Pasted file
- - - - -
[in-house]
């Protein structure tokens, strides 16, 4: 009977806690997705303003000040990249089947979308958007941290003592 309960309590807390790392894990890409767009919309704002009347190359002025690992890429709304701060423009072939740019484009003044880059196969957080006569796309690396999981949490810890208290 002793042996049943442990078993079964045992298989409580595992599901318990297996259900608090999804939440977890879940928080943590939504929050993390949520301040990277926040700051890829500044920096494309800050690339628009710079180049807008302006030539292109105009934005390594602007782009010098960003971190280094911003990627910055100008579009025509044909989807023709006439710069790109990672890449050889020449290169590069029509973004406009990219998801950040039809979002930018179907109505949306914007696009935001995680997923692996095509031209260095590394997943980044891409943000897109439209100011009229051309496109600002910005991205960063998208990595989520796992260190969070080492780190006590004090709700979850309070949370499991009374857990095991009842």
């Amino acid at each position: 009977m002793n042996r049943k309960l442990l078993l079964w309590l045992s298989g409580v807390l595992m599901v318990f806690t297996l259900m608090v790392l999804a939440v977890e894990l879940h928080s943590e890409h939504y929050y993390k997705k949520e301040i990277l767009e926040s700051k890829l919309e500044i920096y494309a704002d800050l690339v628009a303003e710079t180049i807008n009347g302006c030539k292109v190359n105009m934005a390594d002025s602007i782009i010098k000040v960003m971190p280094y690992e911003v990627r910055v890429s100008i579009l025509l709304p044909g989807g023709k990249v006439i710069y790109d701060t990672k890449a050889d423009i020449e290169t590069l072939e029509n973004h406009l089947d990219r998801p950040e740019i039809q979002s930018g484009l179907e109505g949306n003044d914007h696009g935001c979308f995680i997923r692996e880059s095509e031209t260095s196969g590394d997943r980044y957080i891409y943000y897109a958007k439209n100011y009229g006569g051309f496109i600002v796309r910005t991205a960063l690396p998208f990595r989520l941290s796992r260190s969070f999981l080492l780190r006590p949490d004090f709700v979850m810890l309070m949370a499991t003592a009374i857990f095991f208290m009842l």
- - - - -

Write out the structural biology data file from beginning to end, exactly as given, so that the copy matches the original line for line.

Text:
[in-house]
């Protein structure tokens, strides 16, 4: 009977806690997705303003000040990249089947979308958007941290003592 309960309590807390790392894990890409767009919309704002009347190359002025690992890429709304701060423009072939740019484009003044880059196969957080006569796309690396999981949490810890208290 002793042996049943442990078993079964045992298989409580595992599901318990297996259900608090999804939440977890879940928080943590939504929050993390949520301040990277926040700051890829500044920096494309800050690339628009710079180049807008302006030539292109105009934005390594602007782009010098960003971190280094911003990627910055100008579009025509044909989807023709006439710069790109990672890449050889020449290169590069029509973004406009990219998801950040039809979002930018179907109505949306914007696009935001995680997923692996095509031209260095590394997943980044891409943000897109439209100011009229051309496109600002910005991205960063998208990595989520796992260190969070080492780190006590004090709700979850309070949370499991009374857990095991009842």
């Amino acid at each position: 009977m002793n042996r049943k309960l442990l078993l079964w309590l045992s298989g409580v807390l595992m599901v318990f806690t297996l259900m608090v790392l999804a939440v977890e894990l879940h928080s943590e890409h939504y929050y993390k997705k949520e301040i990277l767009e926040s700051k890829l919309e500044i920096y494309a704002d800050l690339v628009a303003e710079t180049i807008n009347g302006c030539k292109v190359n105009m934005a390594d002025s602007i782009i010098k000040v960003m971190p280094y690992e911003v990627r910055v890429s100008i579009l025509l709304p044909g989807g023709k990249v006439i710069y790109d701060t990672k890449a050889d423009i020449e290169t590069l072939e029509n973004h406009l089947d990219r998801p950040e740019i039809q979002s930018g484009l179907e109505g949306n003044d914007h696009g935001c979308f995680i997923r692996e880059s095509e031209t260095s196969g590394d997943r980044y957080i891409y943000y897109a958007k439209n100011y009229g006569g051309f496109i600002v796309r910005t991205a960063l690396p998208f990595r989520l941290s796992r260190s969070f999981l080492l780190r006590p949490d004090f709700v979850m810890l309070m949370a499991t003592a009374i857990f095991f208290m009842l």